Right-wing panic over “critical race theory” has come to a head in news media and politics over the past few months, as conservative organizations use the once-obscure term to generate outrage and score political victories.
Critical race theory is a decades-old academic framework that examines the impact of systemic racism on American society. It contends that race is a social construct, and that racism is not merely the product of individual bias or prejudice, but also something embedded in legal systems and policies. In summer 2020, Fox News began a campaign falsely painting CRT as “racist,” “Marxist,” and punishing to white people. Since then—and coinciding with one of the most significant civil rights protests in decades—the network has been fearmongering about CRT, resulting in right-wing panic, a Trump executive order, and Republican bills attempting to ban its teaching.
Fox launched its anti-CRT propaganda campaign a year ago, but mentions of “critical race theory” have skyrocketed in recent months. In June there were 901 mentions, up from 537 in May, and over 1,900 in the past 3 ½ months. Throughout this escalating campaign, Fox has brought on guests purported to be concerned parents or educators who oppose the teaching of “critical race theory.” Nearly a dozen of them are Republican strategists, conservative think-tankers, or right-wing media personalities, though the network has downplayed or ignored these ties.
As Media Matters describes, a feedback loop between right-wing institutions is fueling the GOP’s anti- CRT strategy. Like “cancel culture” and “political correctness” before it, “critical race theory” operates “as an umbrella term the right-wing movement uses to turn its mostly white adherents’ racial anxiety into political energy.”
The feedback loop begins with conservative think tanks. These organizations engineered a method to discuss “critical race theory” that aims to “put all of the various cultural insanities under that brand category” so media consumers “read something crazy” and think of CRT. Conservative advocacy groups use this framework to gather attention to their flawed understanding of the concept, stirring controversy and creating further demand for the think tanks’ work. The advocacy then generates right-wing press coverage on culture war outrages, which incentivizes GOP politicians to take action to win votes.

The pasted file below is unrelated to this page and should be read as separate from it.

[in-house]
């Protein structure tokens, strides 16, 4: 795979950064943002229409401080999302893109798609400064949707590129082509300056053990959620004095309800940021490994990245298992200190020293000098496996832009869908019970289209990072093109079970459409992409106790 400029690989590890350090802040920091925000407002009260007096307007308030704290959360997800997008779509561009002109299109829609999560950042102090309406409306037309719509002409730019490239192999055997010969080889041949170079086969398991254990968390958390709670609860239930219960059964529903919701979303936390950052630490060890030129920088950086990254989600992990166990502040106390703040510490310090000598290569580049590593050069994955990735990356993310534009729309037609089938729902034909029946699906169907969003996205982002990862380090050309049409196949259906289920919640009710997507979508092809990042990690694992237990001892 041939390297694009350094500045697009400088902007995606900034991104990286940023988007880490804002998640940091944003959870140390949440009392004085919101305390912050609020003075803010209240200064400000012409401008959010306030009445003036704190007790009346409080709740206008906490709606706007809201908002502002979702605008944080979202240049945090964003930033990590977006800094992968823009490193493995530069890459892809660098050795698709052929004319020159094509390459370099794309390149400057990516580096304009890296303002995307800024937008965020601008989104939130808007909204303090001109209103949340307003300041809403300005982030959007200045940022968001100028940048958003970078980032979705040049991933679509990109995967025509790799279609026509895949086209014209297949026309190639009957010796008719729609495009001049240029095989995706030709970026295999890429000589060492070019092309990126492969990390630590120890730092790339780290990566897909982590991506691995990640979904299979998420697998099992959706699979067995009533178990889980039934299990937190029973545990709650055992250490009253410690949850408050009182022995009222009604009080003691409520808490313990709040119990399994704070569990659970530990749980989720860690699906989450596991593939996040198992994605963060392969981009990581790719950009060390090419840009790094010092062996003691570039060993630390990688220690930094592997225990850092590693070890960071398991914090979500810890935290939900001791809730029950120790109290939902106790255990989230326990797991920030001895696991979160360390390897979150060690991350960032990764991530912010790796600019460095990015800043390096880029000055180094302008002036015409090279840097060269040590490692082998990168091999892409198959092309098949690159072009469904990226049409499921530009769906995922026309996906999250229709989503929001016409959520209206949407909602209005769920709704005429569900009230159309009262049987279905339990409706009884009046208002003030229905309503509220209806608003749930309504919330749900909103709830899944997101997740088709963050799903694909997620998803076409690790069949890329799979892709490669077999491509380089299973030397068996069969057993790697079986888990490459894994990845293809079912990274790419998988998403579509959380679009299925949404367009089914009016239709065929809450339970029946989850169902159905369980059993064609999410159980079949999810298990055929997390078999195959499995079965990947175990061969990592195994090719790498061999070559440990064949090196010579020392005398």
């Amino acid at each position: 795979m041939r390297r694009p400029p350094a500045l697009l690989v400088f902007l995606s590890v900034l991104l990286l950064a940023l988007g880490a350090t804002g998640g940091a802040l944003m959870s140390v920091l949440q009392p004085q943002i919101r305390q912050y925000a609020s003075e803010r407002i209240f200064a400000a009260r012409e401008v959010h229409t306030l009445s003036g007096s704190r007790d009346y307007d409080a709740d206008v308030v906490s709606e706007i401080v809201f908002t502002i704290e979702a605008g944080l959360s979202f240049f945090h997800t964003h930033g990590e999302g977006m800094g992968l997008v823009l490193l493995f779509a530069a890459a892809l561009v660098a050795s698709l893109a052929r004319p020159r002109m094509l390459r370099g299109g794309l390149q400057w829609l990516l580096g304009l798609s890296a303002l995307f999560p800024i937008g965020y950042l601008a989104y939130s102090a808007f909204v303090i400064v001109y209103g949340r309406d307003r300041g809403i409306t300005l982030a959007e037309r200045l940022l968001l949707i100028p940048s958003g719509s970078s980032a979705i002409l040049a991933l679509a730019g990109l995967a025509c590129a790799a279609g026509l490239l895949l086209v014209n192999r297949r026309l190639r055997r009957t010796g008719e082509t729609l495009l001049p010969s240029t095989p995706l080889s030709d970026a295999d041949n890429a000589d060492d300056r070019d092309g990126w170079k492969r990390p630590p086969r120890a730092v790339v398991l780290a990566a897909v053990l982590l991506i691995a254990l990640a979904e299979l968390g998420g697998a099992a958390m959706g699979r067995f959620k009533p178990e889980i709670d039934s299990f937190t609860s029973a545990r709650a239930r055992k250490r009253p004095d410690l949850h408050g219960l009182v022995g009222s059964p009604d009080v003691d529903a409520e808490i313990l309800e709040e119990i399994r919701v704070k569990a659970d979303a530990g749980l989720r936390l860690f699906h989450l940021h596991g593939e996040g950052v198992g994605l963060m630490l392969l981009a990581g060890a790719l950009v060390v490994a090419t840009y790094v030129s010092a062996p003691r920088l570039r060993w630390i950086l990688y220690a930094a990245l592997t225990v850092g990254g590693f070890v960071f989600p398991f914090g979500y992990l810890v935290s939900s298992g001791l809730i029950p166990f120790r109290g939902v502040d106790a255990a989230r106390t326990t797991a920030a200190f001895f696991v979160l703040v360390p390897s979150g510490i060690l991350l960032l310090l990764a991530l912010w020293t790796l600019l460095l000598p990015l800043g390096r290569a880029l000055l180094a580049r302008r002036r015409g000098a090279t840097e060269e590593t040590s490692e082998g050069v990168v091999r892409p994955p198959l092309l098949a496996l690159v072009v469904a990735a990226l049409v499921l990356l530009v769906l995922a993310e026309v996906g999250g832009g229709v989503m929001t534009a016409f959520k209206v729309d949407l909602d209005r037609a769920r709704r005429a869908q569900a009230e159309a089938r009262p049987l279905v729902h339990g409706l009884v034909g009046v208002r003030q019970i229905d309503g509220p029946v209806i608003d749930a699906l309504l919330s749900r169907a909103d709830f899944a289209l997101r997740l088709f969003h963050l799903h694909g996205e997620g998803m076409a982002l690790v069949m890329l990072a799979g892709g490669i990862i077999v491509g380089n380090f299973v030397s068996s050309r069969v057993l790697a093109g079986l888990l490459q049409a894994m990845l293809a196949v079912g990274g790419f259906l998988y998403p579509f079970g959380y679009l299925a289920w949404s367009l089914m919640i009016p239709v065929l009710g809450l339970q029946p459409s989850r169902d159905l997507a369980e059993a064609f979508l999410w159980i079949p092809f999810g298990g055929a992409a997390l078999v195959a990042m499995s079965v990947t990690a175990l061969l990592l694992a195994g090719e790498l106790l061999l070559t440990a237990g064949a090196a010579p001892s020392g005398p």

An investigation by Popular Information revealed that many of the organizations behind the CRT panic receive funding from the Thomas W. Smith Foundation. The founder keeps a low profile, but the group’s most prolific worker, James Piereson, has clearly positioned himself against racial and economic equality. As the report explains, his stance illustrates a key point in the right-wing strategy: “It’s hard to generate excitement around tired arguments opposing diversity and racial equality. It’s easier to advocate against CRT, a term that sounds scary, but no one really understands.” The foundation has donated more than $12.7 million to 21 organizations attacking CRT, including The Manhattan Institute, a conservative think tank where Piereson is a senior fellow.
Teachers across the country have felt the effects of indignation over the teaching of American history. Rodney D. Pierce, a Black teacher in North Carolina, “started to feel like a target” when parents began contacting his school to complain about their students’ “gloomy” social studies curriculum. Timothy Mudd, the school’s principal, noted that all the complaints were from white parents, and none of them concerned white teachers.
Pierce isn’t alone in his frustration, as Republicans in more than two dozen states have introduced legislation to restrict how teachers discuss “divisive” topics, such as racism, sexism, justice, and equality. An Education Week review details what is banned under “critical race theory” laws passed in 10 states: teachers discussing racism and sexism in violation of a new Arizona state law can have their certification revoked, whereas Tennessee will take money away from the teacher’s school district. New Hampshire parents will be allowed to sue the school district if teachers examine these topics.
As legislators pass restrictive bills and the culture war grows bitterer, media must be diligent when attempting to measure public opinion on CRT. Recent polls by Politico, The Economist, and YouGov failed to measure participants’ understanding of critical race theory, leading to misleading numbers that right-wing media reported.
Further, as FAIR notes, “This isn’t an issue that can be both-sidesed or depoliticized”—while the Fox-fueled outrage machine tramples truth and distorts history, the rest of mainstream news must confront the hysteria as a flagrant attempt to silence dissent against white supremacy.
Image via MSNBC